“Art is important to raise issues, awareness, and contribute to change as well as give strength and hope to get by in challenging times like this.”

Published: December 1, 2020

Categories: Fall Campaign | Featured

Photo credit: Rachel Coward

For this year’s Giving Tuesday, we wanted to share the stories of artists connected to The COVID-19 Artist Trust Relief Fund, including James Pakootas, a hip-hop artist from Nespelem, WA who received financial support, and Humaira Abid, a King County-based visual artist and past Fellowship and Arts Innovator Award recipient who donated to the Fund to support artists in need.

We spoke with them both about what this year has taught them, how they’ll carry those lessons with them, how their artistic practice has changed, and most importantly, what they ask of artist-serving organizations in the new year. Read Humaira’s responses below.

Your support of Artist Trust on Giving Tuesday will help us be there with artists now, and for the long haul. To donate visit: https://artisttrust.org/donate/.




How are you involved in the arts? 

I am a visual artist, mentor, and an activist.

Why did you feel it was important to donate to The COVID-19 Artist Trust Relief Fund? 

Art gave me wings to fly and Artist Trust as well as other organizations and the Seattle art community with their support, added feathers in my wings, to make them bigger, so I can fly higher, explore the sky and reach new heights. I believe when you have wings and you are free, you need to free someone else. You need to share some feathers so others can fly too – so we all can fly. The world is a better place when we help each other and we all fly together. I received help when I needed it and now when I am in a position to help – it’s my responsibility to give back to the community.

What has 2020 taught you both personally and professionally?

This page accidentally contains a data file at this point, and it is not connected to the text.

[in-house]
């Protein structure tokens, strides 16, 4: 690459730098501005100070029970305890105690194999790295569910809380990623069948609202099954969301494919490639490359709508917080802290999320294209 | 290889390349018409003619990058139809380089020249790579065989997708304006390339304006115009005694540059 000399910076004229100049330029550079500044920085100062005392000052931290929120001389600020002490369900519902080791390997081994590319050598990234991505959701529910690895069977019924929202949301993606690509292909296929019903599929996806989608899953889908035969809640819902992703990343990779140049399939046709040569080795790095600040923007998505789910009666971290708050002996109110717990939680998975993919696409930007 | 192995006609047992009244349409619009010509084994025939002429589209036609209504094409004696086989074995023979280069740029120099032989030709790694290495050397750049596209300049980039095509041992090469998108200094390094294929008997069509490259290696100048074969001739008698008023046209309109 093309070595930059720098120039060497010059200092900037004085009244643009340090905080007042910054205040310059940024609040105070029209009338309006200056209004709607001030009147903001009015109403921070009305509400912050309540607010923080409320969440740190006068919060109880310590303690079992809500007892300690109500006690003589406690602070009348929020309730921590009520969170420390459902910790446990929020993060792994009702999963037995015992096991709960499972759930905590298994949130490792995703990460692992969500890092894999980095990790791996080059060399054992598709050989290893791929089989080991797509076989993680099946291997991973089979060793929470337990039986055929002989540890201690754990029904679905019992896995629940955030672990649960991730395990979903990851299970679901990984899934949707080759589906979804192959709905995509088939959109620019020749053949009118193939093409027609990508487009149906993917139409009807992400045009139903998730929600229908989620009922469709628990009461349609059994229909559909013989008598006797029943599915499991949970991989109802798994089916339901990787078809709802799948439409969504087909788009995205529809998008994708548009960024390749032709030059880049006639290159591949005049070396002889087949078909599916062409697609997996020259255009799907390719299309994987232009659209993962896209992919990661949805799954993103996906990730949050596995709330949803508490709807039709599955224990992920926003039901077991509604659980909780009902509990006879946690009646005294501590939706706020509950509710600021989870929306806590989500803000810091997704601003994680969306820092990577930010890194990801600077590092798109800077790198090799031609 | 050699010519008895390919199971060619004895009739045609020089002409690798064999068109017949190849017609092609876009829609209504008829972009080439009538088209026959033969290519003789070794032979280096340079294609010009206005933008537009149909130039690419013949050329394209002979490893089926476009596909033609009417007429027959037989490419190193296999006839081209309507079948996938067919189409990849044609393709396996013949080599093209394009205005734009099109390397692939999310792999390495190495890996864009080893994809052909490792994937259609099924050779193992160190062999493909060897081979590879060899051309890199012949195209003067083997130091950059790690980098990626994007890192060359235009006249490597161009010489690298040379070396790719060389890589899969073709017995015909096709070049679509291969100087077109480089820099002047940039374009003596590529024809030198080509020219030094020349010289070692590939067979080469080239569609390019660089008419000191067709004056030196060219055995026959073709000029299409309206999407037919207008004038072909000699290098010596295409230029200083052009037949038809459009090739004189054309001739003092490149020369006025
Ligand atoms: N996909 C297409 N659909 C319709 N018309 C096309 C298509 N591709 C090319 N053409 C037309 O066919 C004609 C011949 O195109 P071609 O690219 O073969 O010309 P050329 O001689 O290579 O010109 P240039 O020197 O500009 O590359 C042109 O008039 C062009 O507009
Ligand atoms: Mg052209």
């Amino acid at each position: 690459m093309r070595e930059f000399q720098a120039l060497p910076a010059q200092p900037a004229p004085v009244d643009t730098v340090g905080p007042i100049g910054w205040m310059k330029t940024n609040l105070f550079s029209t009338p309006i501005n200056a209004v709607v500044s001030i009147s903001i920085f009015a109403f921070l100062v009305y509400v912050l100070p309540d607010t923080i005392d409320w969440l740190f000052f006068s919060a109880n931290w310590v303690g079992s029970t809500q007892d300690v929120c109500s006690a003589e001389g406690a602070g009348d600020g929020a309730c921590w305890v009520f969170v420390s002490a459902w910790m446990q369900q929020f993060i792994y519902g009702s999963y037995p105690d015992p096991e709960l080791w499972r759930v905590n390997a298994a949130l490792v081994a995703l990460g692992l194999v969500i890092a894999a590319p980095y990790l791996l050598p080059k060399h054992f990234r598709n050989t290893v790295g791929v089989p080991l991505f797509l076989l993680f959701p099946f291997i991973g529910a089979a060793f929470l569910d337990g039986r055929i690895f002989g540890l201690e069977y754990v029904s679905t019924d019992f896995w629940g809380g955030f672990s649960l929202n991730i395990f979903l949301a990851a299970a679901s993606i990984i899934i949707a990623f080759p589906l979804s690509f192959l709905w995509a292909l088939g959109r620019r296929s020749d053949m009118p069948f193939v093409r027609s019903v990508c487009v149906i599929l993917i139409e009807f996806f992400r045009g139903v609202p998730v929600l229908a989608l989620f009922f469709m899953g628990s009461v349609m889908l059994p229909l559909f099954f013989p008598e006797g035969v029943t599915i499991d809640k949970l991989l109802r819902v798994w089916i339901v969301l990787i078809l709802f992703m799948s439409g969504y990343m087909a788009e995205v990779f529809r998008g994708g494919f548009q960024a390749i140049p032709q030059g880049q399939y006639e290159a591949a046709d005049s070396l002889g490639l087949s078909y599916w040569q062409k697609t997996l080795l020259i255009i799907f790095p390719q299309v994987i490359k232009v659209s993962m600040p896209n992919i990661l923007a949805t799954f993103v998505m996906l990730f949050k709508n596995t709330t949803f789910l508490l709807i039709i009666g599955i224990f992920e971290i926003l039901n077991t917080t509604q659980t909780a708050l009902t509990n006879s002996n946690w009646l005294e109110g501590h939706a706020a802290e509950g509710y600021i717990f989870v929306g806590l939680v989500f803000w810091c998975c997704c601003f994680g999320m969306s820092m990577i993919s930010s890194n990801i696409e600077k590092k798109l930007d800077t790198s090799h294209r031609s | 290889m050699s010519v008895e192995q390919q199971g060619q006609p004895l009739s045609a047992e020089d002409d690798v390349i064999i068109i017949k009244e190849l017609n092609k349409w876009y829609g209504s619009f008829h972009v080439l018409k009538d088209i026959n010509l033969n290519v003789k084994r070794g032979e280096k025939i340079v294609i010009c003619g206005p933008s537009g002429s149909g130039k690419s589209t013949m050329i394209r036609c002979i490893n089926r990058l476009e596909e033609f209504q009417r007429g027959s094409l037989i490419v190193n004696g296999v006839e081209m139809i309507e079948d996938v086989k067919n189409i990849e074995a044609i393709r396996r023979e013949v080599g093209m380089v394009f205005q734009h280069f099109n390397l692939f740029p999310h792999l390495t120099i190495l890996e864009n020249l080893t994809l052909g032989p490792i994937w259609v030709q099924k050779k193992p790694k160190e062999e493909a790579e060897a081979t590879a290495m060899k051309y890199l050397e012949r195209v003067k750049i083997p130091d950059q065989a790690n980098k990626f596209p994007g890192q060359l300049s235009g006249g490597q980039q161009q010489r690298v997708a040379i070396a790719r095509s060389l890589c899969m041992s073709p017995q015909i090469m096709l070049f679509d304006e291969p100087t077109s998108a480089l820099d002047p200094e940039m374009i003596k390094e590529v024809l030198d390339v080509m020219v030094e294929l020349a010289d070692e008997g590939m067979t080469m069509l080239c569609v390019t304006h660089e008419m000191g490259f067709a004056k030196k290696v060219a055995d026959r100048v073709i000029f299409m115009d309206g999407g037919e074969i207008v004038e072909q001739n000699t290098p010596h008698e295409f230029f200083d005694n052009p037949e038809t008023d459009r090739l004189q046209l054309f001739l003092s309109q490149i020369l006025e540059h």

It has been a challenging year for most as well as a difficult political and social situation but I applaud the community for sticking together, for the fight and voices that were raised and made a difference. This year has taught me the importance of family, relationships, community, movements, voices, and support system, which is making it easier to get through this difficult time.

How will you carry those lessons into 2021?

I think the best way to carry those lessons is to continue the fight, support system, and appreciate what we have.

Has your artistic practice changed? If so, how?

It has made my belief stronger that art is important to raise issues, awareness, and contribute to change as well as give strength and hope to get by in challenging times like this. I just had a solo show at Greg Kucera Gallery Seattle which was focused on the current situation and it was mostly created during 2020.

What do you ask or expect of artist-serving organizations as we look to 2021?

I feel the best way is to be flexible and adapt to the support system according to the situation. Focus where and when help is most needed.

Humaira Abid gathers the ordinary objects from everyday life and transforms them into something extraordinary. Her turned and carved wood sculpture and paintings—known for their exquisite detail—depict human relationships, societal repression, and the consequences of keeping basic truths from being discussed and shared. The beauty and seductive virtuosity of her work offset her political, ironic, provocative, and even scandalous objects and installations.

Humaira Abid was born and raised in Lahore, Pakistan. She immigrated to the United States in 2008 and now lives and works in Seattle, WA.

Abid received her BFA in sculpture and miniature painting from the National College of Arts, Lahore, in 2000. Her works have been exhibited in museums and galleries and documented in publications around the world and reviewed by local, national, and international news media. Abid is the recipient of numerous honors, most recently the 2019 Artist Trust Arts Innovator Award.

Her work has been published in books and other print media and she has been the recipient of prestigious awards and grants. She has lectured widely and participated in residencies and symposia around the world. Two documentary features focused on Abid and her work, produced by the KCTS9 branch of PBS and Seattle Channel, were both nominated for Northwest Emmy Awards. The artist is represented by Greg Kucera Gallery, Seattle.